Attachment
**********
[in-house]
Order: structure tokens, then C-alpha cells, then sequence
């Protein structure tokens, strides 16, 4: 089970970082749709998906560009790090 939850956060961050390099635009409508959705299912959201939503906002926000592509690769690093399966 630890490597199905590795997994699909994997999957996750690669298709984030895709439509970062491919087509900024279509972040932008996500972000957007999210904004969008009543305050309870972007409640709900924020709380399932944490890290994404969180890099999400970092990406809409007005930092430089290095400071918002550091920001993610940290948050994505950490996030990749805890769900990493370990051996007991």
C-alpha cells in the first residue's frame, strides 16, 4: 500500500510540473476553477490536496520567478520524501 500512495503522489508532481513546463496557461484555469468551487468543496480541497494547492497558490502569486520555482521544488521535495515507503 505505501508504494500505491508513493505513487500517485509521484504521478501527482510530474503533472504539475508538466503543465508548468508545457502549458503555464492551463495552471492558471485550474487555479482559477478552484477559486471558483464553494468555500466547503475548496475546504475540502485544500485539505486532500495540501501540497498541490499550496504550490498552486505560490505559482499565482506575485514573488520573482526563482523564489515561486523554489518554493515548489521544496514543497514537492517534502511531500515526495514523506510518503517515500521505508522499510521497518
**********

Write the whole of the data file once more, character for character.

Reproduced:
[in-house]
Order: structure tokens, then C-alpha cells, then sequence
């Protein structure tokens, strides 16, 4: 089970970082749709998906560009790090 939850956060961050390099635009409508959705299912959201939503906002926000592509690769690093399966 630890490597199905590795997994699909994997999957996750690669298709984030895709439509970062491919087509900024279509972040932008996500972000957007999210904004969008009543305050309870972007409640709900924020709380399932944490890290994404969180890099999400970092990406809409007005930092430089290095400071918002550091920001993610940290948050994505950490996030990749805890769900990493370990051996007991």
C-alpha cells in the first residue's frame, strides 16, 4: 500500500510540473476553477490536496520567478520524501 500512495503522489508532481513546463496557461484555469468551487468543496480541497494547492497558490502569486520555482521544488521535495515507503 505505501508504494500505491508513493505513487500517485509521484504521478501527482510530474503533472504539475508538466503543465508548468508545457502549458503555464492551463495552471492558471485550474487555479482559477478552484477559486471558483464553494468555500466547503475548496475546504475540502485544500485539505486532500495540501501540497498541490499550496504550490498552486505560490505559482499565482506575485514573488520573482526563482523564489515561486523554489518554493515548489521544496514543497514537492517534502511531500515526495514523506510518503517515500521505508522499510521497518